8. That's two separate claims. Eliminative materialists might agree with #1, but are a distinct minority of materialists. Materialists broadly taken will agree with #2, but I don't understand how believing that consciousness is the product of material processes makes one "anti-consciousness". A sentence like: "This awareness, while made possible by our means of awareness (which are material) is not itself something that is material. Consciousness is not a thing but rather more like an ability -- the ability to be aware," is something a lot of materialists could get behind - note that you haven't
  9. And I submit that your claim is unsubstantiated eurocentric nonsense. Want to trade more warrantless claims?
  10. Even if certain indigenous groups didn't have strong conceptions of land ownership, they definitely had an idea of joint, tribal ownership of hunting, fishing and rights in particular areas. Certain tribes even distributed these kinds of rights internally, so a certain family group would own exclusive rights to particular hunting grounds. Land itself may not have been carved up and owned privately by indigenous North American groups, but other kinds of rights to natural resources definitely were. And those rights were substantially infringed upon by the appearance of white settlers and their g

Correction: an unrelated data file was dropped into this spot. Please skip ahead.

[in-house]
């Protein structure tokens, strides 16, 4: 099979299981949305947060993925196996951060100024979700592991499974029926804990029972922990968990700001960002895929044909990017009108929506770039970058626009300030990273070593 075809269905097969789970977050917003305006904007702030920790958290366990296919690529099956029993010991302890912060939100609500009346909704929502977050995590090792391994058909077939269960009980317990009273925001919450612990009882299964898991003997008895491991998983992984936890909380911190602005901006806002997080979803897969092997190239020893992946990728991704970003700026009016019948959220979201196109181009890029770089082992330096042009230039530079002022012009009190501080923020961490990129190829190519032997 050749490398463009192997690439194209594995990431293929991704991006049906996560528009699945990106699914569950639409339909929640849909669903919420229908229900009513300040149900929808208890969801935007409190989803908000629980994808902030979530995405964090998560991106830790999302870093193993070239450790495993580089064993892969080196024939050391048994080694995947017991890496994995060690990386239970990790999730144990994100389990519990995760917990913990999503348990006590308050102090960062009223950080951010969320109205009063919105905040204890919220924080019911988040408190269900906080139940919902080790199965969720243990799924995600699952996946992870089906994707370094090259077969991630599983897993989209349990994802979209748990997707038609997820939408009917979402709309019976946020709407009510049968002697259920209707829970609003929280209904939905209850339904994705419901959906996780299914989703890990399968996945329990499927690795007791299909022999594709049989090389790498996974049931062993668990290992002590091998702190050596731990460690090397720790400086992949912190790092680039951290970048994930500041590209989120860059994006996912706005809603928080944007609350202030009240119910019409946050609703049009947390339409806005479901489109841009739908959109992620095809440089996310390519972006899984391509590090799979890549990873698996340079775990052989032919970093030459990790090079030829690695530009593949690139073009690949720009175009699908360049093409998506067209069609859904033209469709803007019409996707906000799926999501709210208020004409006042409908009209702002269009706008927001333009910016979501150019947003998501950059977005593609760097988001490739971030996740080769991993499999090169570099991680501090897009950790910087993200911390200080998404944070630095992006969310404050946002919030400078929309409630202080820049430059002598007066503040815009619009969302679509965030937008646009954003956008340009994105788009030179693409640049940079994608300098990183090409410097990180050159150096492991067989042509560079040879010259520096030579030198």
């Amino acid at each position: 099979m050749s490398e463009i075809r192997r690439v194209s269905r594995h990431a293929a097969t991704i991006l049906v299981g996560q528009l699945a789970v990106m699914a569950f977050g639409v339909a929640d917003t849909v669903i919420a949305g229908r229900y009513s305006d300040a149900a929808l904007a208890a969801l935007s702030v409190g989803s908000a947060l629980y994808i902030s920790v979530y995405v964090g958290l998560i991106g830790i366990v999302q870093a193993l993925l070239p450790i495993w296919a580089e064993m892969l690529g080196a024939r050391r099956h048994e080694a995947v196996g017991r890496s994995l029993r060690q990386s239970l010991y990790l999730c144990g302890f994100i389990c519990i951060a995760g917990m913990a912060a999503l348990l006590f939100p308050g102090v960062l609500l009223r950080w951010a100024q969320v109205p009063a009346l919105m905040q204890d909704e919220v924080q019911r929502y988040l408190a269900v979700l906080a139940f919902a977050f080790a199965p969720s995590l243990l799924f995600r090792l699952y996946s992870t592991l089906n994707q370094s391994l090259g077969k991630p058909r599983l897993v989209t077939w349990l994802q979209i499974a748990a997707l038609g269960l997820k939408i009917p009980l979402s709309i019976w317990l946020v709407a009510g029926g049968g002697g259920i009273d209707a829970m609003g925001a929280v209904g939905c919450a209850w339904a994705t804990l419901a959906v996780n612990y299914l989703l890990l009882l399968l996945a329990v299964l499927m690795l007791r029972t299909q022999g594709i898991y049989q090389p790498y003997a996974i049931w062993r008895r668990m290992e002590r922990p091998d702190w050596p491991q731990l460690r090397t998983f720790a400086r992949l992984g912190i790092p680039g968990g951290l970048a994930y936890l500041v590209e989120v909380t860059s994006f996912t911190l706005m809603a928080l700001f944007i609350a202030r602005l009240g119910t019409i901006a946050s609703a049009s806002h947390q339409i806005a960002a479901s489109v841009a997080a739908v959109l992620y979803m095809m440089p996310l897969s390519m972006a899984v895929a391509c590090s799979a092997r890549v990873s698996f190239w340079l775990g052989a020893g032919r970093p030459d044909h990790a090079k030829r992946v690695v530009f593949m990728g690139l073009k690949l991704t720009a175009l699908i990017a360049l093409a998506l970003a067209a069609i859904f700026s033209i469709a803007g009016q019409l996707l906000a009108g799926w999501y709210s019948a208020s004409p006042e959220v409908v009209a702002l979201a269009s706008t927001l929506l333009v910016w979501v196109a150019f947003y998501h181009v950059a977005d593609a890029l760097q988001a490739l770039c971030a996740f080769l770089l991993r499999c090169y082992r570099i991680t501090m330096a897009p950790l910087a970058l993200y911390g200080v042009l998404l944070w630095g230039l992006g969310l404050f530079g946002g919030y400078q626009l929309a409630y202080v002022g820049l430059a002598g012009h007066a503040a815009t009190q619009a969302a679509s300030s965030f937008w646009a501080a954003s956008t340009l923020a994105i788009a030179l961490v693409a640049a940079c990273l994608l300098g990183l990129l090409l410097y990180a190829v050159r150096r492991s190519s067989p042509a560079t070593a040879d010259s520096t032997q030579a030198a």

11. I'll give you the last word with regards to our discussion. I'm wary of making positive claims about the nature of objects, on account of them probably not comporting with Objectivism. The mods get unhappy with that.